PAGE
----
Clegg: a bad way to make a good point

Nick Clegg repeated his claim yesterday that under Ming the party was too inward-looking. To quote Elspeth Campbell: “I don’t know if you’re being helpful or not.”

I’ve already rebutted that argument and don’t intend to repeat myself. But I’m not blind to the fact is that by repeating this nonsense argument, Clegg is subtly contrasting himself with Chris Huhne and his stance on Trident. The subtext is that he’s the candidate that will concentrate on the issues that matter to the public, while Huhne would have the party revisiting old policies in an act of ideological purity.

And as I said yesterday, in that respect he’s right. Huhne’s Trident stance is, in my view, good policy but bad politics. This isn’t a debate the party should be having during this contest. It smacks of vanity, and at 11% in the polls, vanity is something we can ill afford.

If Huhne wants to talk about policy, he should concentrate on issues which have immediate relevance to large sections of the public. I’ve already mentioned two interrelated ones – housing and intergenerational equity – I’m sure he could come up with others. He should be concentrating his firepower on Clegg’s inability to make his own rhetoric match his detail, calling on the party to move out of its comfort zone and reach out while being apparently afraid of saying anything of substance along those lines in case it alienates a wing of the party.

Huhne’s advantage is that by going for the big tent approach, Clegg has compromised himself. In a large number of areas he will struggle to say anything at all that won’t alienate either David Laws or Steve Webb and their respective camps. He should be pressing that advantage home, not making Clegg’s points for him.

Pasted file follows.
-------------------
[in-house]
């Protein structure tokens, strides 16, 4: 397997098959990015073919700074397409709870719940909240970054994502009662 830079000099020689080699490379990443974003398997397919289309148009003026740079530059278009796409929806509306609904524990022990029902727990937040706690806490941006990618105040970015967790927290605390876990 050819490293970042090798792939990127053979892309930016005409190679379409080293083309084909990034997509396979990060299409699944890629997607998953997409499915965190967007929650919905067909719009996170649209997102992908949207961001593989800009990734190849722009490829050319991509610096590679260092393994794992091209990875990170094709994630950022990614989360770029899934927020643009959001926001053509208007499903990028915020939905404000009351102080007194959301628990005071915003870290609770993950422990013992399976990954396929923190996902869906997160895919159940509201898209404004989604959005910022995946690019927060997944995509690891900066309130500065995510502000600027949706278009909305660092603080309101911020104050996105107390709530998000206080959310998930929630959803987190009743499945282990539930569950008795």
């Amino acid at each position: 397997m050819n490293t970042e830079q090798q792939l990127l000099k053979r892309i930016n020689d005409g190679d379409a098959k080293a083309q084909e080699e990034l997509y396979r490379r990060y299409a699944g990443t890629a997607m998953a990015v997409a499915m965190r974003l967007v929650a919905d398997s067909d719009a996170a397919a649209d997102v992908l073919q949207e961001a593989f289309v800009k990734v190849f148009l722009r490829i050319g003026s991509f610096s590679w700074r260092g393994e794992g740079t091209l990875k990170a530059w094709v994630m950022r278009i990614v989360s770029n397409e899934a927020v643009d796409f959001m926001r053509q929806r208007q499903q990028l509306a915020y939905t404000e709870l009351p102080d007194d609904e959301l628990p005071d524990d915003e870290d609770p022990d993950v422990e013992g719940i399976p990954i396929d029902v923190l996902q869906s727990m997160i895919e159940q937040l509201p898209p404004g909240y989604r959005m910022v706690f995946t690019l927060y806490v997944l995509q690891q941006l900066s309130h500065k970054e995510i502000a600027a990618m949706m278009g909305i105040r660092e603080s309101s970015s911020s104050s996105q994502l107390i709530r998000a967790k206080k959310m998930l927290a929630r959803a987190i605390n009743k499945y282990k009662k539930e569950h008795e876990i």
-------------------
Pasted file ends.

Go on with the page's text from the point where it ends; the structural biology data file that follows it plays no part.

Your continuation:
While at the start of this campaign I was guilty of a bit of policy arson myself by rubbishing our existing commitment to replace council tax with local income tax, even I wouldn’t expect either candidate to use this opportunity to set out detailed policy in that area. This is a good opportunity to signal areas that need revisiting, not to spell out solutions.

One thought on “Clegg: a bad way to make a good point

  1. When Clegg says the party was “too inward-looking” he needs to say just what he means.

    Let him give specific examples of things the party did which he thinks make it too inward-looking and shouldn’t have been done.

    Let him give specific examples of things the party didn’t do but he thinks it should have done which would make it less inward-looking.

    Otherwise, what he says is meaningless, or it’s meant to be some coded message.

    I’ve been criticised for being “nasty” to Clegg, but this is my problem – what he says is just stuffed full of things like this where I end up screaming “just tell us what you actually mean by that, give us concrete examples”.

    The biggest danger with unsupported criticism like that is that it just feeds into the hands of our opponents, they would love to paint us as a party which is too “inward looking” and what better to prove their if our own leader-to-be is saying it is?

Leave a Reply

Your email address will not be published. Required fields are marked *

You may use these HTML tags and attributes: <a href="" title=""> <abbr title=""> <acronym title=""> <b> <blockquote cite=""> <cite> <code> <del datetime=""> <em> <i> <q cite=""> <strike> <strong>